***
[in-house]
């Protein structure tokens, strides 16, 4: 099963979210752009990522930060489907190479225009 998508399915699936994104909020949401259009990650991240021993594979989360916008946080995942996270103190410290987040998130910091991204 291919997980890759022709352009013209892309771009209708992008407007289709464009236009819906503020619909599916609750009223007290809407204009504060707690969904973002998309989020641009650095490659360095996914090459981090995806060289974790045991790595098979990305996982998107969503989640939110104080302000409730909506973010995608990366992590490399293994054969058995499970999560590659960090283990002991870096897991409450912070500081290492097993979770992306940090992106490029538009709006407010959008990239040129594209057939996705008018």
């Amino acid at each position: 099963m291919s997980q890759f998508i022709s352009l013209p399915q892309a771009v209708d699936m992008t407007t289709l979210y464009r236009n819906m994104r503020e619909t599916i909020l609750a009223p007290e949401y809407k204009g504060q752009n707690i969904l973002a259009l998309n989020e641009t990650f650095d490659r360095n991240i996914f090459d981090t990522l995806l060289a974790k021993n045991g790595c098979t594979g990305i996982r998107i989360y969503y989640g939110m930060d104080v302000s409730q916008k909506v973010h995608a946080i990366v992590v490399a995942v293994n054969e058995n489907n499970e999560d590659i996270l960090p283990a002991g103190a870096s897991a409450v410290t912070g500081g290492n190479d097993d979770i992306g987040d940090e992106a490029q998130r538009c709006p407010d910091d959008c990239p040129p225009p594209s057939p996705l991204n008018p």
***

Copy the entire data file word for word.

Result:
[in-house]
């Protein structure tokens, strides 16, 4: 099963979210752009990522930060489907190479225009 998508399915699936994104909020949401259009990650991240021993594979989360916008946080995942996270103190410290987040998130910091991204 291919997980890759022709352009013209892309771009209708992008407007289709464009236009819906503020619909599916609750009223007290809407204009504060707690969904973002998309989020641009650095490659360095996914090459981090995806060289974790045991790595098979990305996982998107969503989640939110104080302000409730909506973010995608990366992590490399293994054969058995499970999560590659960090283990002991870096897991409450912070500081290492097993979770992306940090992106490029538009709006407010959008990239040129594209057939996705008018």
């Amino acid at each position: 099963m291919s997980q890759f998508i022709s352009l013209p399915q892309a771009v209708d699936m992008t407007t289709l979210y464009r236009n819906m994104r503020e619909t599916i909020l609750a009223p007290e949401y809407k204009g504060q752009n707690i969904l973002a259009l998309n989020e641009t990650f650095d490659r360095n991240i996914f090459d981090t990522l995806l060289a974790k021993n045991g790595c098979t594979g990305i996982r998107i989360y969503y989640g939110m930060d104080v302000s409730q916008k909506v973010h995608a946080i990366v992590v490399a995942v293994n054969e058995n489907n499970e999560d590659i996270l960090p283990a002991g103190a870096s897991a409450v410290t912070g500081g290492n190479d097993d979770i992306g987040d940090e992106a490029q998130r538009c709006p407010d910091d959008c990239p040129p225009p594209s057939p996705l991204n008018p």